8. Sustainable development is accomplished through agile processes whereby development teams and stakeholders are able to maintain a constant and ongoing pace.
  9. Agility is enhanced through a continuous focus on technical excellence and proper design.
  10. Simplicity is an essential element.
  11. Self-organizing teams are most likely to develop the best architectures and designs and to meet requirements.
  12. Regular intervals are used by teams to improve efficiency through fine-tuning behaviors.

Agile methodology adoption

Although designed originally for the software industry, many industries now use agile when developing products and services because of the highly collaborative and more efficient nature of the methodology. The following table shows adoption rates of the agile methodology in a variety of leading industries, as shown in the 11th Annual State of Agile survey by Version One.

Industry Agile adoption rate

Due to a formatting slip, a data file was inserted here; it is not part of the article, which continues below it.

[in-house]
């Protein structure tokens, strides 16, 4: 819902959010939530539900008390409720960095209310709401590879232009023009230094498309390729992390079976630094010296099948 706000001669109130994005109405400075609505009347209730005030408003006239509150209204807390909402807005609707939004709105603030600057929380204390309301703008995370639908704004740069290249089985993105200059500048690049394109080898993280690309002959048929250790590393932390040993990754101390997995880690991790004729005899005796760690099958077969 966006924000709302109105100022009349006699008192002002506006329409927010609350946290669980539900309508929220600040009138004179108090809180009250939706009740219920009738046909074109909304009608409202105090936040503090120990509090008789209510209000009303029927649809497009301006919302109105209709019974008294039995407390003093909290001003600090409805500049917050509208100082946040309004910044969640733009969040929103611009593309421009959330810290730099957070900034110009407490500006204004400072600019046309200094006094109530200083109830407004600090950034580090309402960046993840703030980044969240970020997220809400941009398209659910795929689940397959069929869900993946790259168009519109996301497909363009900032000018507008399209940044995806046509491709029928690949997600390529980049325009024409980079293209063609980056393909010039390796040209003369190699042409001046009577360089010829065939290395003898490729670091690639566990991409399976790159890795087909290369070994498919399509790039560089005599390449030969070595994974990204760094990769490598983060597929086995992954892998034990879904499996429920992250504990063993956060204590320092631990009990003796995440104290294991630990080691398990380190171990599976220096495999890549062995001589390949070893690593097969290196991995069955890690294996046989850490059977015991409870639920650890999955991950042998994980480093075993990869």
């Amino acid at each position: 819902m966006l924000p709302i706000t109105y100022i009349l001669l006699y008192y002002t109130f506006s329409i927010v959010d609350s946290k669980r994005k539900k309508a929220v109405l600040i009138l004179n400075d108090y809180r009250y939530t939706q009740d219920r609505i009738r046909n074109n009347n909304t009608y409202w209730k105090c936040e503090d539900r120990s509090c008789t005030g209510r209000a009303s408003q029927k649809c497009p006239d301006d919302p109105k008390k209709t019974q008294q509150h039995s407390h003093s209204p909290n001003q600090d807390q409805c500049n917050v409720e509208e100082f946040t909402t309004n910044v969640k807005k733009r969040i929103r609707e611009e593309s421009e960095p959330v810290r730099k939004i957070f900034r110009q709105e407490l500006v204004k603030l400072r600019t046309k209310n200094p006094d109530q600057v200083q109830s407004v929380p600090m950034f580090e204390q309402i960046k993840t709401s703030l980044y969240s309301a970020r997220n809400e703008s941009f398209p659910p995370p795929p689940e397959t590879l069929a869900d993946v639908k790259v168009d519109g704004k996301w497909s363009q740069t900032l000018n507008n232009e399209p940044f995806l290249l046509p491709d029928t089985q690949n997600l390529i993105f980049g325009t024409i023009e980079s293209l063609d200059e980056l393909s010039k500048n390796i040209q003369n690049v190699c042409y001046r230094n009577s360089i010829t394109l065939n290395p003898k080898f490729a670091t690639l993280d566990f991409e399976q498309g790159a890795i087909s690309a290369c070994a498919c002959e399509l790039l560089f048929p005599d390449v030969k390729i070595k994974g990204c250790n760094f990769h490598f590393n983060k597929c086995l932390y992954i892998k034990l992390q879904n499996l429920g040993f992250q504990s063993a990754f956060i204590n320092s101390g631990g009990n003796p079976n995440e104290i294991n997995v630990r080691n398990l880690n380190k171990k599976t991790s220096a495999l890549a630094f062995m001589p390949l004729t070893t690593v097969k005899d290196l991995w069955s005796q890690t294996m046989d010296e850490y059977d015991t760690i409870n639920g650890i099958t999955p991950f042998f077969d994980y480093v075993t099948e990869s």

Software (ISV) 23 percent
Financial services 14 percent
Professional services 12 percent
Insurance 6 percent
Healthcare 6 percent
Government 5 percent
Telecoms 4 percent
Transportation 4 percent
Manufacturing 4 percent

The benefits of agile

Agile was originally developed for the software industry to streamline and improve the development process in an effort to rapidly identify and adjust for issues and defects. It provides a way for developers and teams to deliver a better product, in a faster manner, through short, iterative, interactive sessions/sprints. In the era of digital transformation, with many companies migrating to a digital workplace, agile is a perfect fit for organizations looking to transform how they manage projects and operate as a whole. Agile can help ensure company-wide process and methodological alignment. In terms of business benefits, both the digital workplace and agile provide: